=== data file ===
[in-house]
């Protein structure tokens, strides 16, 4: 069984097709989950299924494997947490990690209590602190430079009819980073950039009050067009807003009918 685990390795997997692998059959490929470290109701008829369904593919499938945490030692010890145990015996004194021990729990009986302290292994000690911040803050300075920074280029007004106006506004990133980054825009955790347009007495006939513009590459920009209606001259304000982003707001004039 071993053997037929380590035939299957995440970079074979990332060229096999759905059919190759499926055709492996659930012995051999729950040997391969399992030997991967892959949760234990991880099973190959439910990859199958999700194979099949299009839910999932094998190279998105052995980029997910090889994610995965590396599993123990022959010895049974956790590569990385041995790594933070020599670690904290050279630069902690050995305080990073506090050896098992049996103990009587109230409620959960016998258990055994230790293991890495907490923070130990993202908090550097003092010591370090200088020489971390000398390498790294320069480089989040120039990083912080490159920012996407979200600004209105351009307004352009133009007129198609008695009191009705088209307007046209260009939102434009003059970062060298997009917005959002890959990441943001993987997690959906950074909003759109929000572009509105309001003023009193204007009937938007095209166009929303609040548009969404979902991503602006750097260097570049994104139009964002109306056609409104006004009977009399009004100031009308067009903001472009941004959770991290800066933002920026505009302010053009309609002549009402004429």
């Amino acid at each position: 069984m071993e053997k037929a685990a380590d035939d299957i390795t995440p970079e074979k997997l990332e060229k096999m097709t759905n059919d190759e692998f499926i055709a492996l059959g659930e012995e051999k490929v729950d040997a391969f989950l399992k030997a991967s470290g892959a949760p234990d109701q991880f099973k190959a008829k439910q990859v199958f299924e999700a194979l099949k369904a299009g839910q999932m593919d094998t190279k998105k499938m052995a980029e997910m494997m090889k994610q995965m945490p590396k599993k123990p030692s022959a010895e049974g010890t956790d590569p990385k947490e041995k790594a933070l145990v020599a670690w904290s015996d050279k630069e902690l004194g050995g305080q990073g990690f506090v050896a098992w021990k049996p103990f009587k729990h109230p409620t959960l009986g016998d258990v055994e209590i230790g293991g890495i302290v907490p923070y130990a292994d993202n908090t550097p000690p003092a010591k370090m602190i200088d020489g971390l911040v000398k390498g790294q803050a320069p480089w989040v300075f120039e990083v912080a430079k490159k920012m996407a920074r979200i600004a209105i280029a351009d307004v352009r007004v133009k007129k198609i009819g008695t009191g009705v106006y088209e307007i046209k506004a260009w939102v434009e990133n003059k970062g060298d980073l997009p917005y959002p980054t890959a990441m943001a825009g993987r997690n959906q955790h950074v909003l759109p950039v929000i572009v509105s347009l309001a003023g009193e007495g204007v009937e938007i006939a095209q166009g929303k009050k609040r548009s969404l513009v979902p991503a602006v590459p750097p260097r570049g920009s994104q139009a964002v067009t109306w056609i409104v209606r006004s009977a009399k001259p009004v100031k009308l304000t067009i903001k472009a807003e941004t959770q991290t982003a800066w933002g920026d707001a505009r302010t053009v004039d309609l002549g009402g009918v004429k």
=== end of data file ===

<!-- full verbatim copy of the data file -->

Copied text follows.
[in-house]
């Protein structure tokens, strides 16, 4: 069984097709989950299924494997947490990690209590602190430079009819980073950039009050067009807003009918 685990390795997997692998059959490929470290109701008829369904593919499938945490030692010890145990015996004194021990729990009986302290292994000690911040803050300075920074280029007004106006506004990133980054825009955790347009007495006939513009590459920009209606001259304000982003707001004039 071993053997037929380590035939299957995440970079074979990332060229096999759905059919190759499926055709492996659930012995051999729950040997391969399992030997991967892959949760234990991880099973190959439910990859199958999700194979099949299009839910999932094998190279998105052995980029997910090889994610995965590396599993123990022959010895049974956790590569990385041995790594933070020599670690904290050279630069902690050995305080990073506090050896098992049996103990009587109230409620959960016998258990055994230790293991890495907490923070130990993202908090550097003092010591370090200088020489971390000398390498790294320069480089989040120039990083912080490159920012996407979200600004209105351009307004352009133009007129198609008695009191009705088209307007046209260009939102434009003059970062060298997009917005959002890959990441943001993987997690959906950074909003759109929000572009509105309001003023009193204007009937938007095209166009929303609040548009969404979902991503602006750097260097570049994104139009964002109306056609409104006004009977009399009004100031009308067009903001472009941004959770991290800066933002920026505009302010053009309609002549009402004429």
């Amino acid at each position: 069984m071993e053997k037929a685990a380590d035939d299957i390795t995440p970079e074979k997997l990332e060229k096999m097709t759905n059919d190759e692998f499926i055709a492996l059959g659930e012995e051999k490929v729950d040997a391969f989950l399992k030997a991967s470290g892959a949760p234990d109701q991880f099973k190959a008829k439910q990859v199958f299924e999700a194979l099949k369904a299009g839910q999932m593919d094998t190279k998105k499938m052995a980029e997910m494997m090889k994610q995965m945490p590396k599993k123990p030692s022959a010895e049974g010890t956790d590569p990385k947490e041995k790594a933070l145990v020599a670690w904290s015996d050279k630069e902690l004194g050995g305080q990073g990690f506090v050896a098992w021990k049996p103990f009587k729990h109230p409620t959960l009986g016998d258990v055994e209590i230790g293991g890495i302290v907490p923070y130990a292994d993202n908090t550097p000690p003092a010591k370090m602190i200088d020489g971390l911040v000398k390498g790294q803050a320069p480089w989040v300075f120039e990083v912080a430079k490159k920012m996407a920074r979200i600004a209105i280029a351009d307004v352009r007004v133009k007129k198609i009819g008695t009191g009705v106006y088209e307007i046209k506004a260009w939102v434009e990133n003059k970062g060298d980073l997009p917005y959002p980054t890959a990441m943001a825009g993987r997690n959906q955790h950074v909003l759109p950039v929000i572009v509105s347009l309001a003023g009193e007495g204007v009937e938007i006939a095209q166009g929303k009050k609040r548009s969404l513009v979902p991503a602006v590459p750097p260097r570049g920009s994104q139009a964002v067009t109306w056609i409104v209606r006004s009977a009399k001259p009004v100031k009308l304000t067009i903001k472009a807003e941004t959770q991290t982003a800066w933002g920026d707001a505009r302010t053009v004039d309609l002549g009402g009918v004429k």